By Ray Stern
By Ray Stern
By New Times
By Amy Silverman
By Stephen Lemons
By Stephen Lemons
By Monica Alonzo
By Chris Parker
The contradictions in his speechifying build upon one another. He is an avowed liberal who staunchly supports gun rights, a baby boomer who more closely identifies with the slacker crowd, a theatrical rant 'n' raver whose studio is neater than a West Point cadet's footlocker. Dougan is a leftist radical nut who sits in a shed and broadcasts subversive propaganda--to perhaps a couple of hundred middle-class people living in the quiet neighborhood surrounding the house he shares with his mother. Dougan is an unapologetic, howling fugitive from justice--if fugitives can spend a lot of time landscaping a yard with meandering brick paths through exotic plants and past lawn gnomes that seem to number in the dozens.
Dougan's appearance hardly fits the radical-lefty mold, either. Of about average height and slight build, he is not a physically imposing presence. He doesn't dress like a radical, unless radicals wear slippers as they sit behind microphones.
The motives behind Dougan's forays into broadcasting seem as contradictory as his lifestyle. He says he is not interested in a career in commercial radio, implying that microradio is somehow purer, nobler, unblighted by commercial interests. But the carefully written notes hanging before Dougan in his studio--reminders not to stutter or say "uh" too much when speaking--seem a bit self-conscious for a dilettante, a little meticulous for a pirate.
Dougan insists he operates his station professionally only to present a legitimate alternative to Arizona talk radio, which, he says, suffers both in terms of quality and plurality of viewpoints.
"Talk radio is dominated by conservative hosts, and it's dominated by fat, white old men," he says, snorting. "I think because of that, you're dealing with single- or double-digit IQs in many cases. It's like hate radio."
Dougan's fascination with radio started when he was a boy living in Missouri and Oklahoma, crouching under the blankets at night with a flashlight, listening to whatever far-flung stations he could pull in with his transistor radio.
"It was AM radio back then; you could hear stations seven or eight hundred miles away," he recalls. "I used to get WABC in New York. When I was a teenager, I could hear KNX in Los Angeles. That's a big thing when you're a kid. California, when you're 16, living in Missouri, seems like another planet."
At the University of Tulsa, Dougan worked at the school radio station at the expense of almost everything else in his life. But he didn't make broadcasting a career, instead becoming a graphic artist. It wasn't until years later, after he moved to Arizona and became dismayed with the right-wing homogeneity of the state's political discourse, that he decided to start putting his own views in front of the public. The first delivery system for Dougan's ideas was not a radio station. It was a newsletter, originally titled Mormon Watch but later renamed Arizona Political Watch.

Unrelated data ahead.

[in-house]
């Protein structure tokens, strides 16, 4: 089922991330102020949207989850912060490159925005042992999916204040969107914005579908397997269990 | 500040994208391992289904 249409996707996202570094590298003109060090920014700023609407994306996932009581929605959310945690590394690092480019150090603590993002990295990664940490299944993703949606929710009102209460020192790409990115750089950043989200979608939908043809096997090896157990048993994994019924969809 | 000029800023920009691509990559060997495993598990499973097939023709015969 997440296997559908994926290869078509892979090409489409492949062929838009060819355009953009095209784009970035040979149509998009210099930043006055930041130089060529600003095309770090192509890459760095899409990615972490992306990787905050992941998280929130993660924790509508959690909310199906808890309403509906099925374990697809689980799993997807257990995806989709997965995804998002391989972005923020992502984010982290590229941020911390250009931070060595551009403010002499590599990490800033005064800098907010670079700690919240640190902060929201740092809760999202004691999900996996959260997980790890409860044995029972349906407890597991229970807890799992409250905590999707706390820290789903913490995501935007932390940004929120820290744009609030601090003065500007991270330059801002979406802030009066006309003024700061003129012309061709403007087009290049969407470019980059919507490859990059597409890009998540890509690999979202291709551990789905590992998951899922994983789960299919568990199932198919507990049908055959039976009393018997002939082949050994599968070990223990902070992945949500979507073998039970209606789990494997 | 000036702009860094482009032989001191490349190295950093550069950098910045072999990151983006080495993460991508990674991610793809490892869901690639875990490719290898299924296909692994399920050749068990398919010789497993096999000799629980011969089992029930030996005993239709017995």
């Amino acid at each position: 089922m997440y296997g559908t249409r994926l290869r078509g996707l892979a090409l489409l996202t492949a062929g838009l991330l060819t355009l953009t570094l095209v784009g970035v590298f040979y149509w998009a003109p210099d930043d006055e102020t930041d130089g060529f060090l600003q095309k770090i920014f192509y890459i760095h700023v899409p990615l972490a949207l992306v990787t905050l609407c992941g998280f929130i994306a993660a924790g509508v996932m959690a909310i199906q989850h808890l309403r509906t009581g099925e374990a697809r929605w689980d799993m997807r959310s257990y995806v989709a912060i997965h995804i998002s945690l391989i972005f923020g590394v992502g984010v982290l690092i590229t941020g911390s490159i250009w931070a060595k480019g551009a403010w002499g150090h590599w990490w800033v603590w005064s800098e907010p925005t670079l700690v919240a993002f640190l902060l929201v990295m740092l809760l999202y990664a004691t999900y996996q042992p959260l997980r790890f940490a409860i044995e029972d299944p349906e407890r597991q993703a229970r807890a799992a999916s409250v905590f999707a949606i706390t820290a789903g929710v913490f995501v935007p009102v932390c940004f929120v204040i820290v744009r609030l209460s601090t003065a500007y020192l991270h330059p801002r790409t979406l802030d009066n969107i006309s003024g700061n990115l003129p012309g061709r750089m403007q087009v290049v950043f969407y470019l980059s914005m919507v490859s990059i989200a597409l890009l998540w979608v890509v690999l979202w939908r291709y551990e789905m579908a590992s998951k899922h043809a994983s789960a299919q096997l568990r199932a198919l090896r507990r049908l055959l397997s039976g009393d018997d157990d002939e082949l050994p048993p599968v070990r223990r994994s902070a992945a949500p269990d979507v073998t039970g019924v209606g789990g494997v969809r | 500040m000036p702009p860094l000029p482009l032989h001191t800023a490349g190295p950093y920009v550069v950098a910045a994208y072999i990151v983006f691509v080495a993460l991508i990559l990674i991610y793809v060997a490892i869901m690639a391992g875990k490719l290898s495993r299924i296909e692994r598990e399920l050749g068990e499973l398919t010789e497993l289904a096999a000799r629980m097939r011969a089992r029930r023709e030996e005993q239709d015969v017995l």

"My circulation started out among a few friends," he says. "But there was a lot of word of mouth, and eventually, it grew to about 250 people. This was during the Mecham era, so that really gave me a lot of fuel. Every time he opened his mouth, I had something to write about."
The newsletter indeed focused on politics, the media and cultural issues. But even then, Dougan seemed to be grinding his biggest ax against the religious right, at whose feet he lays blame for most conservative "flat-Earth, know-nothing" thought.
"If I can get people royally pissed, that's fine," he says. "Because at least if I get 'em pissed, they're thinking. Nobody is interested in public affairs anymore. I have some younger people tell me that they can't listen to the radio station because they have to watch Beverly Hills, 90210."
What upsets him as much as the apathy of the younger generation, however, is what he sees as the lost promise of his own. Dougan is 41 years old. Some of his harshest words are reserved for his boomer brethren.
"What happened to my generation? We were the ones who were supposed to change everything, and now we're coming into power, and it's sickening. They're just like the ones before them. It's getting worse."
Though Dougan bristles at the term, broadcasting without a license is widely called "pirate" radio. Pirates have been around as long as radio itself, operating in almost every part of the broadcast spectrum, including long- and short-wave, AM, FM, television and microwave bands. Pittsburgh's KDKA--generally considered the first true American broadcast station--actually started out as a "pirate" in 1920. The operator, a Westinghouse Corporation employee, broadcast news reports as a hobby in the evenings after work. When he ran out of things to say, he played records. His broadcast caught on so quickly that soon Westinghouse was paying him to stay home and run his station, hoping it would encourage purchases of the company's radio sets.
Although pirate broadcasting began at the dawn of the medium, the free-radio movement is largely a phenomenon of the last 20 years. Free-radio operators broadcast for a variety of reasons. Some are simply disc jockey wanna-bes, poseurs who can't find work at a commercial station. Others feel an alternative to regular broadcasting needs to be presented. Still more do it because they think the quality of local commercial radio is not up to par.